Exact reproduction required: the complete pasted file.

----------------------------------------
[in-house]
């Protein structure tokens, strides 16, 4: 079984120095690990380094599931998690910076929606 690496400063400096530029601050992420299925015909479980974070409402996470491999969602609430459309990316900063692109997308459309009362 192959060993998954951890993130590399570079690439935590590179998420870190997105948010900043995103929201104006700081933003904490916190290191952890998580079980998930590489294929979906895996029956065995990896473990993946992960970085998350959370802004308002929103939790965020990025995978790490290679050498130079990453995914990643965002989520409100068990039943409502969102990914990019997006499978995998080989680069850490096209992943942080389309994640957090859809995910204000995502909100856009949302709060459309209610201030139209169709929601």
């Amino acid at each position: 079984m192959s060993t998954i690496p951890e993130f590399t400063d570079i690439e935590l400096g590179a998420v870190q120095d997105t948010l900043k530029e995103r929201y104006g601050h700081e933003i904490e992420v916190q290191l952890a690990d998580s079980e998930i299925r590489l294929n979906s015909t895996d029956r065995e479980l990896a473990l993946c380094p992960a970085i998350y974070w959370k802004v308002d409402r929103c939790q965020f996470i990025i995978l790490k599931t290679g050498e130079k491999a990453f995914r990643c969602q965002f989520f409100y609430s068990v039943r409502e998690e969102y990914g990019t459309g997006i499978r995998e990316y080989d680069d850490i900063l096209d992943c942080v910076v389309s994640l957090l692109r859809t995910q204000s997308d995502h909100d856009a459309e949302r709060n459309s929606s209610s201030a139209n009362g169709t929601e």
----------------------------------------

[in-house]
């Protein structure tokens, strides 16, 4: 079984120095690990380094599931998690910076929606 690496400063400096530029601050992420299925015909479980974070409402996470491999969602609430459309990316900063692109997308459309009362 192959060993998954951890993130590399570079690439935590590179998420870190997105948010900043995103929201104006700081933003904490916190290191952890998580079980998930590489294929979906895996029956065995990896473990993946992960970085998350959370802004308002929103939790965020990025995978790490290679050498130079990453995914990643965002989520409100068990039943409502969102990914990019997006499978995998080989680069850490096209992943942080389309994640957090859809995910204000995502909100856009949302709060459309209610201030139209169709929601």
């Amino acid at each position: 079984m192959s060993t998954i690496p951890e993130f590399t400063d570079i690439e935590l400096g590179a998420v870190q120095d997105t948010l900043k530029e995103r929201y104006g601050h700081e933003i904490e992420v916190q290191l952890a690990d998580s079980e998930i299925r590489l294929n979906s015909t895996d029956r065995e479980l990896a473990l993946c380094p992960a970085i998350y974070w959370k802004v308002d409402r929103c939790q965020f996470i990025i995978l790490k599931t290679g050498e130079k491999a990453f995914r990643c969602q965002f989520f409100y609430s068990v039943r409502e998690e969102y990914g990019t459309g997006i499978r995998e990316y080989d680069d850490i900063l096209d992943c942080v910076v389309s994640l957090l692109r859809t995910q204000s997308d995502h909100d856009a459309e949302r709060n459309s929606s209610s201030a139209n009362g169709t929601e």